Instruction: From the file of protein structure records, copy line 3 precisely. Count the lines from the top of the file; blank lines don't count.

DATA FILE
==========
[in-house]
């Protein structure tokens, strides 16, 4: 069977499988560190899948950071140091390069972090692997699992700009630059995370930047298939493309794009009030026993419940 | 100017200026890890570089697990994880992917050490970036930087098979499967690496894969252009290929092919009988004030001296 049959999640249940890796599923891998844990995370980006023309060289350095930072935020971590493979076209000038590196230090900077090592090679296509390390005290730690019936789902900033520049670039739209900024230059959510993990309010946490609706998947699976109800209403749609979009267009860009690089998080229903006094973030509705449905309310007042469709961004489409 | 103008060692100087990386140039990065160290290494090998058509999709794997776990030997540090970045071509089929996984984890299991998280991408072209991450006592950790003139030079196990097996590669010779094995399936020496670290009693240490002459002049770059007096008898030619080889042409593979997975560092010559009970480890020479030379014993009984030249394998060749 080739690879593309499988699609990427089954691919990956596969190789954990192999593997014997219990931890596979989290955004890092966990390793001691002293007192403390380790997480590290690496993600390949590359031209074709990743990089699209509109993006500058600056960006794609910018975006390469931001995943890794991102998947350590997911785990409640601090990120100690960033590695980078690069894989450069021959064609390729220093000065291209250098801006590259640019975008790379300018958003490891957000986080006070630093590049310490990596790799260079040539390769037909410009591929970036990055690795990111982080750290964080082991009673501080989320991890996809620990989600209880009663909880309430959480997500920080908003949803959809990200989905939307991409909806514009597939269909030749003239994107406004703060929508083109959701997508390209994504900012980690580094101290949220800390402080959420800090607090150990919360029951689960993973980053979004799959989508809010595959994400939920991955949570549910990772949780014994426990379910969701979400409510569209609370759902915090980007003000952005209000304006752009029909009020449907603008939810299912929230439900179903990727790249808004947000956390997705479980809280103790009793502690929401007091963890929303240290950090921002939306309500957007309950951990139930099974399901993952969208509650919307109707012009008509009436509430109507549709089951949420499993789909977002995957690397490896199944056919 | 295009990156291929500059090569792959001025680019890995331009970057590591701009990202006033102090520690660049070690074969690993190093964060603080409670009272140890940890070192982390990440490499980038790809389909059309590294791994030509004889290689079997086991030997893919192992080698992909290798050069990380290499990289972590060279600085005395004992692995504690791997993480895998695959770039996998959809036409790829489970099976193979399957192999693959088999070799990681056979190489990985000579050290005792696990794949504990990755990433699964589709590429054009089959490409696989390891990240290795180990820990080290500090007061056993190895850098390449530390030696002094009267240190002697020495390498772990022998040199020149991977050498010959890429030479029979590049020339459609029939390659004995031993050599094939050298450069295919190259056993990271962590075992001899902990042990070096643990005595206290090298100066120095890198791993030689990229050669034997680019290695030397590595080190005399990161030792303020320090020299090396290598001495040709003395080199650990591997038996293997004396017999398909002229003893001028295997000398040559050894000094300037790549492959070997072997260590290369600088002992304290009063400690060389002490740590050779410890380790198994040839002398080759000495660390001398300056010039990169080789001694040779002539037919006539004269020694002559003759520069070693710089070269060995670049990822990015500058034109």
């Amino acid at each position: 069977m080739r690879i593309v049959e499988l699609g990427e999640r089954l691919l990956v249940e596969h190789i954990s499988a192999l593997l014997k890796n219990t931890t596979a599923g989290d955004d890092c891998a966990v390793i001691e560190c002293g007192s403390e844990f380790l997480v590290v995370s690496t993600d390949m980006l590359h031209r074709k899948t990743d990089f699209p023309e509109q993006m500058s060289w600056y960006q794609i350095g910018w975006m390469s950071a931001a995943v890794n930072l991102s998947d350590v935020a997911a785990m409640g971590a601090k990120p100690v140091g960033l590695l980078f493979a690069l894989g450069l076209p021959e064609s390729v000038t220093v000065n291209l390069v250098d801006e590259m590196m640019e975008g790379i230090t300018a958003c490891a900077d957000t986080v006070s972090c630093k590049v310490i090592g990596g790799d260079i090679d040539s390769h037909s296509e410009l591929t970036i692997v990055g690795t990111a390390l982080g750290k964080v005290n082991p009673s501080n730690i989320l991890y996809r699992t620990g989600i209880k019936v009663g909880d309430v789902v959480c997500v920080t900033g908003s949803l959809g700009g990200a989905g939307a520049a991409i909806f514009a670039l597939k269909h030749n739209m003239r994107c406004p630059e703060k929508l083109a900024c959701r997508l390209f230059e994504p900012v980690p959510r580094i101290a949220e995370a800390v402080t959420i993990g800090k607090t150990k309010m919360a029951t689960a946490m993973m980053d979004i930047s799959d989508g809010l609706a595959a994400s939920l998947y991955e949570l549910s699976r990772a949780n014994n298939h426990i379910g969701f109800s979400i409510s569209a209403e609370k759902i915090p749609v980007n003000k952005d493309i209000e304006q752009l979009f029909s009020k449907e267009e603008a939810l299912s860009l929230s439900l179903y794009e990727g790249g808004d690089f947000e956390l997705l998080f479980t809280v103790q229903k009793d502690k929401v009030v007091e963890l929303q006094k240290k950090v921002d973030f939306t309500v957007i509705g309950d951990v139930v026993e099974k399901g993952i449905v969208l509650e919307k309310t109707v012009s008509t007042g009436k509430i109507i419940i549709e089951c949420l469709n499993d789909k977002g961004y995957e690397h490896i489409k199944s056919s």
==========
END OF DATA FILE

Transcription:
């Amino acid at each position: 069977m080739r690879i593309v049959e499988l699609g990427e999640r089954l691919l990956v249940e596969h190789i954990s499988a192999l593997l014997k890796n219990t931890t596979a599923g989290d955004d890092c891998a966990v390793i001691e560190c002293g007192s403390e844990f380790l997480v590290v995370s690496t993600d390949m980006l590359h031209r074709k899948t990743d990089f699209p023309e509109q993006m500058s060289w600056y960006q794609i350095g910018w975006m390469s950071a931001a995943v890794n930072l991102s998947d350590v935020a997911a785990m409640g971590a601090k990120p100690v140091g960033l590695l980078f493979a690069l894989g450069l076209p021959e064609s390729v000038t220093v000065n291209l390069v250098d801006e590259m590196m640019e975008g790379i230090t300018a958003c490891a900077d957000t986080v006070s972090c630093k590049v310490i090592g990596g790799d260079i090679d040539s390769h037909s296509e410009l591929t970036i692997v990055g690795t990111a390390l982080g750290k964080v005290n082991p009673s501080n730690i989320l991890y996809r699992t620990g989600i209880k019936v009663g909880d309430v789902v959480c997500v920080t900033g908003s949803l959809g700009g990200a989905g939307a520049a991409i909806f514009a670039l597939k269909h030749n739209m003239r994107c406004p630059e703060k929508l083109a900024c959701r997508l390209f230059e994504p900012v980690p959510r580094i101290a949220e995370a800390v402080t959420i993990g800090k607090t150990k309010m919360a029951t689960a946490m993973m980053d979004i930047s799959d989508g809010l609706a595959a994400s939920l998947y991955e949570l549910s699976r990772a949780n014994n298939h426990i379910g969701f109800s979400i409510s569209a209403e609370k759902i915090p749609v980007n003000k952005d493309i209000e304006q752009l979009f029909s009020k449907e267009e603008a939810l299912s860009l929230s439900l179903y794009e990727g790249g808004d690089f947000e956390l997705l998080f479980t809280v103790q229903k009793d502690k929401v009030v007091e963890l929303q006094k240290k950090v921002d973030f939306t309500v957007i509705g309950d951990v139930v026993e099974k399901g993952i449905v969208l509650e919307k309310t109707v012009s008509t007042g009436k509430i109507i419940i549709e089951c949420l469709n499993d789909k977002g961004y995957e690397h490896i489409k199944s056919s």